St David’s Day in Wales
Published: Saturday 1st Mar 2014
Written by: Ginnie James
1 March is St David’s Day, the patron saint of Wales, which we mark by wearing either a daffodil or a leek. Children wear traditional – and not so traditional! – Welsh costumes to school and St David’s Day musical celebrations are taking place all over the country today in all sor 1 March is St David’s Day, the patron saint of Wales, which we mark by wearing either a daffodil or a leek. Children wear traditional – and not so traditional! – Welsh costumes to school and St David’s Day musical celebrations are taking place all over the country today in all sorts of venues from Aberystwyth to Abergavenny, Bangor to Brecon, Caernarfon to Cardiff. . .
According to legend, the C7th King Cadwaladr of Gwynedd ordered his soldiers to identify themselves by wearing a leek on their helmets when engaged in a battle against the English in a leek field. While this story may have been made up by the Elizabethan English poet Michael Drayton, it is known that the leek has been a symbol of Wales for a long time. Shakespeare himself refers to the custom of wearing a leek as an “ancient tradition” in Henry V when Henry says that he is wearing a leek “for I am Welsh, you know.”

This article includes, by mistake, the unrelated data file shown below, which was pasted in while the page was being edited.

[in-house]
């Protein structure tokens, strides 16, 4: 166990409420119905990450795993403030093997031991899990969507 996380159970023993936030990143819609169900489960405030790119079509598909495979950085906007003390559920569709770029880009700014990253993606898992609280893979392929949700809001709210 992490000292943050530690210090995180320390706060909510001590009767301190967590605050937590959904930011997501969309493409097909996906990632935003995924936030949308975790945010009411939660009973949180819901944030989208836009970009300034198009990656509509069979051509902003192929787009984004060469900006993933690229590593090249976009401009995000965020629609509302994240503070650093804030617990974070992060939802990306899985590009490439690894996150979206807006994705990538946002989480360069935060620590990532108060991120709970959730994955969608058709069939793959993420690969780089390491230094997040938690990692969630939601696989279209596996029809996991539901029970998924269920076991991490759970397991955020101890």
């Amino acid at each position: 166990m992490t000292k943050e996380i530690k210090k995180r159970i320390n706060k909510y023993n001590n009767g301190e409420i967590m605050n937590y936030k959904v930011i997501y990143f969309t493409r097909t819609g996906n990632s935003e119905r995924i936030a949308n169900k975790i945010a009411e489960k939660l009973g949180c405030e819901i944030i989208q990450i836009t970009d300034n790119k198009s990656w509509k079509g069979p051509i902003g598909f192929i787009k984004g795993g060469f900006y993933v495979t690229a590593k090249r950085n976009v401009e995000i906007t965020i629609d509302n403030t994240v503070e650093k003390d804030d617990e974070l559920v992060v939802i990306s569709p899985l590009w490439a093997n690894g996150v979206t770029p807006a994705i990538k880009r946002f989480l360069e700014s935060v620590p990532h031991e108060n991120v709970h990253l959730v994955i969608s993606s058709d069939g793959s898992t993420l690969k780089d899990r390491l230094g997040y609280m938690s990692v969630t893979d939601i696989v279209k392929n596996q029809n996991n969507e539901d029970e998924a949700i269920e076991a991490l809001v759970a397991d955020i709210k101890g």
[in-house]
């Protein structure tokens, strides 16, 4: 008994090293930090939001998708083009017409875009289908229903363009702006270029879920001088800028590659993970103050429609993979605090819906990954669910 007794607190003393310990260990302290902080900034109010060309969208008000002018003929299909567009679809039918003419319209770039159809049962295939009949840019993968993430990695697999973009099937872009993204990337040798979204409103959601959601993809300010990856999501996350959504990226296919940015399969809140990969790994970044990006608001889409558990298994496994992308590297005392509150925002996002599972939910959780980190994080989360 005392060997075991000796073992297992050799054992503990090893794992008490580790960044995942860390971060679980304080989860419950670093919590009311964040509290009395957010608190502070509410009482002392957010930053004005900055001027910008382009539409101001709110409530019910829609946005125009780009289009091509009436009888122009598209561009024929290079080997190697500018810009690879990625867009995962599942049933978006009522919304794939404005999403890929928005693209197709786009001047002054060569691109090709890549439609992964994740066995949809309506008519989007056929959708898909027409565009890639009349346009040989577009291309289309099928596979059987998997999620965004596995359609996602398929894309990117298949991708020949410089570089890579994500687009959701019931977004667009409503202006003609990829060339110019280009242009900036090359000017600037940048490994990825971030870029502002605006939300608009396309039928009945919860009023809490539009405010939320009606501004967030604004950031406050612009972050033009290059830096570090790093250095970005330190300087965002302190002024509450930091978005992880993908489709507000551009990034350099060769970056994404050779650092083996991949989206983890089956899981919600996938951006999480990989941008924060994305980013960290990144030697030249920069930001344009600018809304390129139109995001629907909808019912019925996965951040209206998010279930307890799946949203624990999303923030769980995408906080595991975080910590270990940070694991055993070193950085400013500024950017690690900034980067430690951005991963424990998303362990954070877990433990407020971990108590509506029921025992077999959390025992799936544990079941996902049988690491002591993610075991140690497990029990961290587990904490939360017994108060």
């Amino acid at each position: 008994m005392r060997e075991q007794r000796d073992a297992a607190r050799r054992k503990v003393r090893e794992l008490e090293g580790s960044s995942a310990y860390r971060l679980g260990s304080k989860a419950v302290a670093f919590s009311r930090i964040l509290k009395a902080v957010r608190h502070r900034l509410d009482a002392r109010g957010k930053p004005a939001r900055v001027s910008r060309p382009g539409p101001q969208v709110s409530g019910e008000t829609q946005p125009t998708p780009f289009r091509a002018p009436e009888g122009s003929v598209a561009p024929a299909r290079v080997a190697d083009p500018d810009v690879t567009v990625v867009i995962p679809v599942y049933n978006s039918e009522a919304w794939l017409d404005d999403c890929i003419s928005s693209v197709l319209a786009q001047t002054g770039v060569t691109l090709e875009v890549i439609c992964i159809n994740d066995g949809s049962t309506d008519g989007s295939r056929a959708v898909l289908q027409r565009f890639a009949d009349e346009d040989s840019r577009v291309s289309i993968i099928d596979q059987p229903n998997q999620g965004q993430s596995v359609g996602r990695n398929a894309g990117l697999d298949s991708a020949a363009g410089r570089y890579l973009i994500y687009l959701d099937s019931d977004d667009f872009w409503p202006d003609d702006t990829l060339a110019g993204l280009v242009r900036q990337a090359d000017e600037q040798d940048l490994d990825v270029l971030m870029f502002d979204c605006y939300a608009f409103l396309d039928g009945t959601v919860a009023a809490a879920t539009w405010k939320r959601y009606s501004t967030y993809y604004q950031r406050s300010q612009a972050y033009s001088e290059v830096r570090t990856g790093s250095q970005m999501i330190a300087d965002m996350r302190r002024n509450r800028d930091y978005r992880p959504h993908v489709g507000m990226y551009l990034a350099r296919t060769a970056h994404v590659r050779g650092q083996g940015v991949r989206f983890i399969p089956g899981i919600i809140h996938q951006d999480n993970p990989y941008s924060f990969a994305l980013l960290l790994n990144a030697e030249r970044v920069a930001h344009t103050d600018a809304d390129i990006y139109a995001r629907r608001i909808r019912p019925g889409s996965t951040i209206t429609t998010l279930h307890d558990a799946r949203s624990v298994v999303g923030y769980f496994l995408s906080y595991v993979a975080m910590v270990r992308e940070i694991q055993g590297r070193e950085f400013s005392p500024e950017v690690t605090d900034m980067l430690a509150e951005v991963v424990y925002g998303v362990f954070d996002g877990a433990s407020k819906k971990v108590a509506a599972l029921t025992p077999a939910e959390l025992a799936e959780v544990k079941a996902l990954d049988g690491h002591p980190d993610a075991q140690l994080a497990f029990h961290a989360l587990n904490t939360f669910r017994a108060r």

British one pound coins from, for example, 1990 bear the design of a leek in a coronet to represent Wales but perhaps the most visible use of the leek is as the cap badge of the Welsh Guards, a regiment of the British army.
The wearing of daffodils is a more recent and perhaps simply a more attractive development of the national emblem, with daffodils flowering in most areas of Wales in March. The connection between the two is stronger in Welsh with ‘Leek’ being Cenhinen while the Welsh for daffodil is Cenhinen Pedr (Peter’s leek).
Check out WalesCottage Holidays properties in all areas of Wales, from Snowdonia and Anglesey in the north to Pembrokeshire in the south-west.